Quantum entanglement occurs when two particles interact and can still be be described by the same quantum state after being spatially separated. This has been observed for small particles and at low temperatures.
Ian Walmsley, a physicists at the University of Oxford, and his team managed to overcome these restrictions by producing a quantum entanglement on a large scale object at room temperature.
The procedure Walmsley used was to entangle synchronized atomic vibrations called phonons in diamond crystals. “There are three crucial conditions that must be met to get entangled phonons in the two diamond crystals. First, a phonon must be excited with just one photon from the laser’s stream of photons. Second, this photon must be sent through a ‘beam splitter’ that directs it into one crystal or the other. If the path isn’t detected, then the photon can be considered to go both ways at once: to be in a superposition of trajectories. The resulting phonon is then in an entangled superposition too. ”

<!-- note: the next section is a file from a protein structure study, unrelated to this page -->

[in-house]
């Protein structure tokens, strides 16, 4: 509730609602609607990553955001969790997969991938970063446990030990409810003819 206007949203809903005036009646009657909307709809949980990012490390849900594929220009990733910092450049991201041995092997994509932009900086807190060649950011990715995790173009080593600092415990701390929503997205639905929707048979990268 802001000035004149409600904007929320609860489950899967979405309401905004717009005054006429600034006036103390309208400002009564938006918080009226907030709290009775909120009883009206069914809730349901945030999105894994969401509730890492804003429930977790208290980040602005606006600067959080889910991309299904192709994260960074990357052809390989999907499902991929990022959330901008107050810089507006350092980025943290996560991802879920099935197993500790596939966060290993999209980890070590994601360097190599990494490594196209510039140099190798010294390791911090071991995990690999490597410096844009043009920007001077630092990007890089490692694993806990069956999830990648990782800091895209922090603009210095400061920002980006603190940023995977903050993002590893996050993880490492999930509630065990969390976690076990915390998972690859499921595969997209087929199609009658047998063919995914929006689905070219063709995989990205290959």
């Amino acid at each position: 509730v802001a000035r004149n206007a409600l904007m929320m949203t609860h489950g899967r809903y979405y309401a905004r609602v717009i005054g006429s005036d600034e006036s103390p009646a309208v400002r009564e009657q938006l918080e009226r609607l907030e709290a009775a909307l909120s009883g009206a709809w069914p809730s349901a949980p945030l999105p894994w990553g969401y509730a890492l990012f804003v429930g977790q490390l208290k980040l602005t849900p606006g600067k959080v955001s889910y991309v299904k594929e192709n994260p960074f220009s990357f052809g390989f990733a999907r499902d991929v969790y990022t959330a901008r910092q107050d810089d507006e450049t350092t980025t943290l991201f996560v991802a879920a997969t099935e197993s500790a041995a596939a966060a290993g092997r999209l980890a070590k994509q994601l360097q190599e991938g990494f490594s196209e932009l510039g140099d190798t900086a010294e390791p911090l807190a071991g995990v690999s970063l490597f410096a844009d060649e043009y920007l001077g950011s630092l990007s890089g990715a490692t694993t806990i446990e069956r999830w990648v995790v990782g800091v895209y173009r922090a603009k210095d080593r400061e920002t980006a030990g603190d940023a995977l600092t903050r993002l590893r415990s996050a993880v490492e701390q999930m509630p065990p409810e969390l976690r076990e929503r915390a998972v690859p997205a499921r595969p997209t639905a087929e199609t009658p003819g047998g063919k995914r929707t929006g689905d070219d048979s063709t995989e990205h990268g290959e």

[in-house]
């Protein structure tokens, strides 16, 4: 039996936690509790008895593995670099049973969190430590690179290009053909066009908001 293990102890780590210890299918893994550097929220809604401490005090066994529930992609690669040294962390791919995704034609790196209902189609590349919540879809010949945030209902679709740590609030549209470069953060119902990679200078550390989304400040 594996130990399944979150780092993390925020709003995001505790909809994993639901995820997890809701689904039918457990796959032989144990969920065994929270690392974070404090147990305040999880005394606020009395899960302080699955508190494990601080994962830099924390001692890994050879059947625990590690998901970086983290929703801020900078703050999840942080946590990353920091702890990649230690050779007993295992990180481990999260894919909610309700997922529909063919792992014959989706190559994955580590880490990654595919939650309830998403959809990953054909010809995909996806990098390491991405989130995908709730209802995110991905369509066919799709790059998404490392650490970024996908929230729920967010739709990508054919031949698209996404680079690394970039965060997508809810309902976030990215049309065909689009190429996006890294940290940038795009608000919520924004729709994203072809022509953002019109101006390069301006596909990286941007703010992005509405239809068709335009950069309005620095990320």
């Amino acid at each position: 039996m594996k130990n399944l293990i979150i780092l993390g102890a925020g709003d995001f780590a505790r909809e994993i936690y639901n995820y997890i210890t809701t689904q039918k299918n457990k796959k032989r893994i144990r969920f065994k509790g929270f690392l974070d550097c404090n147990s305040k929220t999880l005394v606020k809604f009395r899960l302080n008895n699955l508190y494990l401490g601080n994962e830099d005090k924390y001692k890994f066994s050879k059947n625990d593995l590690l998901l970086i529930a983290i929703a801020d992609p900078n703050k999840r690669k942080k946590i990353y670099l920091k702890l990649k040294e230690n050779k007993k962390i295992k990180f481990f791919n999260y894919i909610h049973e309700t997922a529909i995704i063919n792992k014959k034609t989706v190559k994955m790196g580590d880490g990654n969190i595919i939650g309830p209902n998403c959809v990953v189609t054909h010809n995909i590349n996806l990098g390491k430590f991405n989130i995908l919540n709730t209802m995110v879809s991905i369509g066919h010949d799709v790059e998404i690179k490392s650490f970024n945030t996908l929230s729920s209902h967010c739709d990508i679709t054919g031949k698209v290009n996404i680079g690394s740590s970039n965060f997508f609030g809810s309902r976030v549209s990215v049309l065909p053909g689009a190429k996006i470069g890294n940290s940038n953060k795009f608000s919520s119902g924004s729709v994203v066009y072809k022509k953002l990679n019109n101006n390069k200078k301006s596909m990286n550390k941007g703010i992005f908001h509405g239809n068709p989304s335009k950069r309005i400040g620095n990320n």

There will probably not be an immediate application of this new technique but just the proof of concept of achieving quantum entanglement at room temperature is a huge step. The possible applications of quantum entanglement are very far reaching especially in the area of cryptography.